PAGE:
The market tracked the trading pattern I outlined yesterday, which suggests the market was marching to a “technical” drumbeat rather than to external forces, namely the financial chaos in the Emerging Markets.
The market rallied at the open then leveled off a little short of my targets.
The 10-year treasury traded at 2.626% after dipping below 2.60% in face of a flight to safety, suggesting an easing in the Emerging Markets crisis abroad.
The economic news this week has been bleak, which could cause the Fed to withhold further tapering.
In recent years, until the Fed announced its first taper December 18, 2013, the market rallied on moderately bad news, since it assured the Street the Fed would not be initiating a taper out of QE. Good news was followed by lower prices over the short-term.
If the economy begins to slump further, the Street may return to its “bad is good” mentality, expecting the Fed to pass on the next taper or two.
Prior to today’s open the stock-index futures were down sharply prior to the ADP Employment report which at 175,000 new hires, fell 10,000 short of projections.
By 9:00, the futures moved up to signal a mixed to higher open and the possibility of a strong rally today to DJIA 15,590 (S&P 500: 1,770).
This would have to be a powerful rally to have credibility. No room for a rally failure.
For the moment, the Emerging Market chaos has subsided. More bad news on that front will trigger new 2014 lows.
TECHNICAL ANALYSIS – 30 Dow industrials
At important junctures, I technically analyze each of the 30 Dow industrials for a near-term reasonable risk, as well as a more severe risk, add up the totals and divide by the Dow industrials “divisor” (currently 0.155715905) to get what the DJIA would be if each of its 30 stocks hit my projected prices.
A reasonable Near-term risk would be 15,464; a more severe risk would be 15,124.
This analysis forces me to look at each component and adjust for a distortion if one or a few stocks have big moves. Percentage moves in the DJIA’s high priced moves have a bigger impact on the average than low priced stocks.
Obviously, I can’t do that for the S&P “500,” too many stocks and a different formula to arrive at the index.
Investor’s first read– a daily edge before the open
S&P 500: 1,755
Nasdaq Comp.: 4,031
Russell 2000: 1,102
Wednesday, February 5, 2014, 2014 9:14 a.m.
As January goes, so goes the stock market for the year, according to the January Barometer (JB).* The 3.6% drop in the S&P 500 in January suggests a very challenging year for investors and clearly not as rewarding as 2013 when the S&P 500 rose 29% after a 5.8% rise in the preceding January.
The JB boasts an 89% accuracy rate over the years with most of its misses explained by unpredictable events, such as war and extreme bull/bear turning points.
The rationale for the JB having predictable value is that a new year is accompanied by year-end and new year portfolio adjustments and decisions based on projections for the year ahead. It is a time when institutions receive a lot of new money that must be put to work.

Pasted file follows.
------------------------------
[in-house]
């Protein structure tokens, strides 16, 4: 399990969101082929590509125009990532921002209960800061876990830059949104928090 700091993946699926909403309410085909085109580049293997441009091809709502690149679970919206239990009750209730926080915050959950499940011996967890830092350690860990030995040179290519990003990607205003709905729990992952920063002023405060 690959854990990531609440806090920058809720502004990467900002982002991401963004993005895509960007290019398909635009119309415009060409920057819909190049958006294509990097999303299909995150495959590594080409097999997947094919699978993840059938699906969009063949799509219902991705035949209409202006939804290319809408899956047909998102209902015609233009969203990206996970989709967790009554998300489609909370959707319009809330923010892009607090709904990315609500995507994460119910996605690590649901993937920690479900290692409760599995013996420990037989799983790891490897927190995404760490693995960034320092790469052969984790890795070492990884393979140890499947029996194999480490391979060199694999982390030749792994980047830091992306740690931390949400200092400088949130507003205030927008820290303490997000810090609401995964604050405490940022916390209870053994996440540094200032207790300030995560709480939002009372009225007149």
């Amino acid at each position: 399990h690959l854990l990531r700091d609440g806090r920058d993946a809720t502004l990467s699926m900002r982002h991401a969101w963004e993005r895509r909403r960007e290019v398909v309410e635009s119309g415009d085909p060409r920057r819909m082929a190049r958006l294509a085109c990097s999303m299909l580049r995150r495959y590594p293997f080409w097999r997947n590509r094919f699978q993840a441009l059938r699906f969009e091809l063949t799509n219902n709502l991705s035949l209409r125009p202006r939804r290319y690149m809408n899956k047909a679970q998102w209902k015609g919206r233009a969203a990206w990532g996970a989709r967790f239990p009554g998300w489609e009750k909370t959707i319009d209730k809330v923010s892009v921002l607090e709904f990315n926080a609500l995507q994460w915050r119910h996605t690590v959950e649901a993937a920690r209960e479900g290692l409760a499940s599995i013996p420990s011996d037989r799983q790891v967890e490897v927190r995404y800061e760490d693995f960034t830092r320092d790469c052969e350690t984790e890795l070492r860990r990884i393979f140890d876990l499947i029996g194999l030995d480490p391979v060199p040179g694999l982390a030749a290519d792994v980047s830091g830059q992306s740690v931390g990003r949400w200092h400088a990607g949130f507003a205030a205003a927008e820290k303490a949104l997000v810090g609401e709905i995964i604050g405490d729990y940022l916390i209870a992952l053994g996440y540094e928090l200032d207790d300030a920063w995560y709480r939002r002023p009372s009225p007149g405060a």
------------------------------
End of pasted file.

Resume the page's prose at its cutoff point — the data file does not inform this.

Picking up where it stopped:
Last Thursday and Friday, I warned about getting sucked in by a rally. At first glance, both days looked like a turn was in the offing. Both were head fakes. Monday
In a down market, rallies offer a “read” on the strength or weakness of the decline.
Investors need all the info they can get to tilt the odds in their favor, and then it can be difficult, because there are always several unknowns that can show up without warning to turn the market up or down.
In sharp down markets, a meaningful rebound, or “the” bottom is often signaled by an ultra high-volume plunge, a real scary, the kind no one dares to buy into. At this point, the market stalls and churns with no further loss. You can almost hear it. Like a car stuck in an icy rut – rocking back and forth - back and forth until it lurches forward, off and running.
Listen, this all doesn’t have to be rocket science. It’s a combo of common sense, human nature and a constant tug of war between buyers and sellers. Most times its unbalanced in one direction or another. At turning points it’s a toss-up. Like two teams in a tug of war with no clear winner until you see slippage on one side or the other, then more slippage, hopelessness on one side, increasing confidence on the other.
TIMING – OPPORTUNITY STOCKS
I am discontinuing coverage of the following stocks this week. Ideally, I would like to offer technical comments on a longer list, including 45 stocks that impact the market averages most, 30 Dow industrials and 15 leaders from Nasdaq. But I release this market commentary before the open every day. Time constraints and breaking news as my deadline approaches make coverage difficult.
Without a tight deadline it can be done, and maybe I’ll develop a way to do it without the tight deadline.
I started this coverage on May 21, 2012 with one stock, Facebook (FB), at $34 shortly after its $38 IPO. I was appalled at the hype and warned readers that it could drop into the mid 20s, later changed to the teens. After it hit bottom on Sept. 4, 2012 at $17.55, I continued technical coverage. On December 13, 2012, I added Apple (AAPL) to my coverage. It was getting pounded by institutions down to $539 from a September high of $705. Initially, I targeted $445 - $465 as a potential bottom, later revising it to a smidge below $400. It hit its low on Apr. 19 at $385.10. I included IBM when it too was in a tailspin, seeking a key support, then I added more stocks of interest.